In reproducing Jack’s oil paintings digitally, Salemy sheds light on how these early forms of analogue data collection foreshadow the emergence of digital databases. The “reality effect” of the photograph and the scientific categorization of information into efficient oil paintings are two major visual structures that have shaped our knowledge of the world and of ourselves as subjects. By combining the roles of curator, archivist, anthropologist, historian and artist, Salemy distinguishes himself as a rising contemporary curator who is politically engaged in joining the dots between past and present forms of visual culture and technology that have been instrumental in biopolitical forms of control.

Along the lines of resistance vision and difference

With its proud, outwardly ‘feminist’ presence in a public ‘mainstream’ gallery and because of the variety of concerns and people it tries to address, ‘Along the Lines of Resistance. An exhibition of Contemporary Feminist Art’ at the Cooper Gallery, Barnsley, takes a stand against the apathy of post this-and-that and answers questions about the effectiveness/necessity of a feminist intervention asked by feminists who believe in greater weight being given ‘… to the demands of an interested … audience of women as it already exists’ (W.A.S.L. Journal No. 26, p.23).

From my position as a white, 25 year old university-educated woman in the process of receiving a not-so-traditional ‘fine art’ training, I acknowledge that there were some meanings in these works concerning issues of race, class, gender and sexuality which were more open to me than others.

The work I read most easily was Girls in a Line at the Swimming Baths, a painting by Kathryn Ensall. The dulled colours and trapping compositional device had the effect of making me relive the cornered and uneasy feelings I had at adolescence in the same situation–not in the least because of the feeling of being watched. But I felt there was a problem in the use of the female body, which at best in this context points out a place where difference between male and female is organised, but at worst may reinforce the difference and not change anything.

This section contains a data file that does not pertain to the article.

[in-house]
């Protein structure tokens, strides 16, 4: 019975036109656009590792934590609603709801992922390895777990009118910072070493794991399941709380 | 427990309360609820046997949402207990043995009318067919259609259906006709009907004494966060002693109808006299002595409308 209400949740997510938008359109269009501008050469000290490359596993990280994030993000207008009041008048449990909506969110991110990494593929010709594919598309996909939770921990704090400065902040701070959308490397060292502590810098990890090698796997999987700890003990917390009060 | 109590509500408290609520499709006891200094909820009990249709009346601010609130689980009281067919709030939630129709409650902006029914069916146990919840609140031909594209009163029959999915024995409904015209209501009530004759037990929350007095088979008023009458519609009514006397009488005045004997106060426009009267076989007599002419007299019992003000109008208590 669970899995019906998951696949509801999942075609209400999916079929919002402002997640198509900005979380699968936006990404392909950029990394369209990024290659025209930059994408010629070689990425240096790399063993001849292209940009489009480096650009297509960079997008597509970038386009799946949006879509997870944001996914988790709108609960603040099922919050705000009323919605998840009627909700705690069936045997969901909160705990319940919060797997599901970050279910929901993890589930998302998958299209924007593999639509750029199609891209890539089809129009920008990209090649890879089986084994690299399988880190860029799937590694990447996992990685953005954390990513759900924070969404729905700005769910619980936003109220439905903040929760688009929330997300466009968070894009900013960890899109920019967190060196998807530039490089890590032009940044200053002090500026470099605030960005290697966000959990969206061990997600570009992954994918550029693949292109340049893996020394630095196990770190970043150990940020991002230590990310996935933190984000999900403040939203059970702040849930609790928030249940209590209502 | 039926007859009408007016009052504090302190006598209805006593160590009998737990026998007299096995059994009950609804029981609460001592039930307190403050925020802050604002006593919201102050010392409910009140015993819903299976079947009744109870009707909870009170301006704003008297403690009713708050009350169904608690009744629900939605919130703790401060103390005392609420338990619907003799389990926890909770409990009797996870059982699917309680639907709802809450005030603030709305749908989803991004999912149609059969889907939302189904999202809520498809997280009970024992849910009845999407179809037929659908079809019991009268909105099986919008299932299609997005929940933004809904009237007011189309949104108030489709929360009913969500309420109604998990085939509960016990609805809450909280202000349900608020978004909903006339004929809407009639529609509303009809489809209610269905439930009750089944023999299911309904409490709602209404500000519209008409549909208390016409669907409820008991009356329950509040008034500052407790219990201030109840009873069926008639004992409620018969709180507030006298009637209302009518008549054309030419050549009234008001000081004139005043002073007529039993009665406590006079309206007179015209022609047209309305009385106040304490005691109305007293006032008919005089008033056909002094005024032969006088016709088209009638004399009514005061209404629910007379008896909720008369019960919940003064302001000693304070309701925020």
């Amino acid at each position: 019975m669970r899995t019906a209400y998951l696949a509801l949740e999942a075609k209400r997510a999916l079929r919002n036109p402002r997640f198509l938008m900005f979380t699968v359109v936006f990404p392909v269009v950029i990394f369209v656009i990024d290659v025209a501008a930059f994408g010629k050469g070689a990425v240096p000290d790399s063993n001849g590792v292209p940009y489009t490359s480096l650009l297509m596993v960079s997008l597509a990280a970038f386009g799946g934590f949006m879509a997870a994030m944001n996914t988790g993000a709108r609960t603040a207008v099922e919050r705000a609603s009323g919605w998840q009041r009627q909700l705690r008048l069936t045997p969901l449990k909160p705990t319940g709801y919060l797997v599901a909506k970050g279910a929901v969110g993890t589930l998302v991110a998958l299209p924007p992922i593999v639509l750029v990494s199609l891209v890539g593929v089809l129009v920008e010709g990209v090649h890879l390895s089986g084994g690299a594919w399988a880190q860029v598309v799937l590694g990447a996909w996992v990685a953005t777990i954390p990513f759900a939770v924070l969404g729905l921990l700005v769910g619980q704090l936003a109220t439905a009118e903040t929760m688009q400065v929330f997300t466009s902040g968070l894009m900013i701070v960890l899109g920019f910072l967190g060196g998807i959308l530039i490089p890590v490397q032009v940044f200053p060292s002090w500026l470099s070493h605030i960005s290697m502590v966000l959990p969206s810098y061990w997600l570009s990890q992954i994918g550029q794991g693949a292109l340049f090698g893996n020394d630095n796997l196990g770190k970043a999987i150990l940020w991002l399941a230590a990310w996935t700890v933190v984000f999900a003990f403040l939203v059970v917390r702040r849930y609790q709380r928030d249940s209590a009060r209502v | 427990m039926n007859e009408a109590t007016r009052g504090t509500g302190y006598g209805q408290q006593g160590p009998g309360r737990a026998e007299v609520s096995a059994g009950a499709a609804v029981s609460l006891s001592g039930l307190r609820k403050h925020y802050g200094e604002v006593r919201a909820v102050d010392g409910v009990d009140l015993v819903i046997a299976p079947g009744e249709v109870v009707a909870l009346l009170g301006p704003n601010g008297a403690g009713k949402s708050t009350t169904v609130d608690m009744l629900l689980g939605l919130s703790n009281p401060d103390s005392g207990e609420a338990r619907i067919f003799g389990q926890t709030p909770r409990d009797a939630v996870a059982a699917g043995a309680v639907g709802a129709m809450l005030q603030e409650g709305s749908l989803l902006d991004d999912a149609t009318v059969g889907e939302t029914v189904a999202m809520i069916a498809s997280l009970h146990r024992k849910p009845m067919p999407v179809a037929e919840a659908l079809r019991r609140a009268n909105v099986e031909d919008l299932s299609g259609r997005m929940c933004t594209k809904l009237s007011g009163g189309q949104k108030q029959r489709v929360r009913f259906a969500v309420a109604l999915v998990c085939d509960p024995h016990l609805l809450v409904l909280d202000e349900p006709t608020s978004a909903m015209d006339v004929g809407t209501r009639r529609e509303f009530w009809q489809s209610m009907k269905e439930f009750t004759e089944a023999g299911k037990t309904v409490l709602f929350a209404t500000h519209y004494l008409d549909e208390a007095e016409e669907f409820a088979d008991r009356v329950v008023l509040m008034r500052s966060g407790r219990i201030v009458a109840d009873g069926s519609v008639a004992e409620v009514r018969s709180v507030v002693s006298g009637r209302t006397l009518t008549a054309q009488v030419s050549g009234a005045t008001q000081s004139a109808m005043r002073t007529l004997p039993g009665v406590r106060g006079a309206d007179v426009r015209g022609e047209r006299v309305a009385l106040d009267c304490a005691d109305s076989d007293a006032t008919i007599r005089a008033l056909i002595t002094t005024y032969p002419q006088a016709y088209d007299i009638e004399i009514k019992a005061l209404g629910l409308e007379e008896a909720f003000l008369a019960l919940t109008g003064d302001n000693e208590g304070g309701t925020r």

Mona Hatoum’s video work gave me a sense of distance and desolation, with its dialogue and grid of extracts of letters between herself and her mother which acted as a barrier between the viewer and the film of a woman behind. The use of the female body, even in this very specific context, is still problematic.

Rachael Field’s paintings didn’t really articulate, for me, anything about what it must feel like to be a lesbian. The wooden window frame surrounding the painting Window Box which was supposed to enhance ‘… the idea of viewer as voyeur’ (exhibition catalogue), didn’t. And I wasn’t sure what the two figures inside were doing, or if they were women. Was I missing the point?

Other work succeeded in varying degrees in articulating something to me. I would have liked to have seen some sort of Visitors Book. I came away feeling that it was important that this sort of intervention continued because it shows the struggle to represent different realities and that through such interventions people might eventually realise the relationships between image and text and power and ideology.


This is where books like ‘Vision and Difference’ are important. The coherence of theory in such a book does not mean a ‘… closure in order to achieve a specific aim’ (Issue No. 26) which excludes differences of opinion; rather it opens up new channels of communication and exposes others in a critical way. ‘Vision and Difference’ does not only use but expands and criticises foreign and male ideas.Just because they’re male and foreign and seem inaccessible doesn’t mean we should naively ignore them and hope they’ll go away because they won’t. These ideas aren’t just fashionable, they’re the ones which have made up and continue to make up ideologies, and which we can use to challenge dominant ideologies, of which art is a part.


The majority of women aren’t versed in these things: they’re well immersed in the dominant ideology, though, whether they like it or not and many are aware of its oppressiveness and contradictions. I’m glad that there are some women who use their education to articulate those contradictions, even if it does mean hard work trying to understand.

There’s a long way to go, and as Griselda Pollock said in her letter ‘Framing Feminism’ (Issue No.26), there isn’t much alternative. Nothing will change by retreating to some sort of romantic island of women artists. The real challenge/problem is, after trying to understand all this knowledge, how to use it as cultural practitioners who also have to make a living.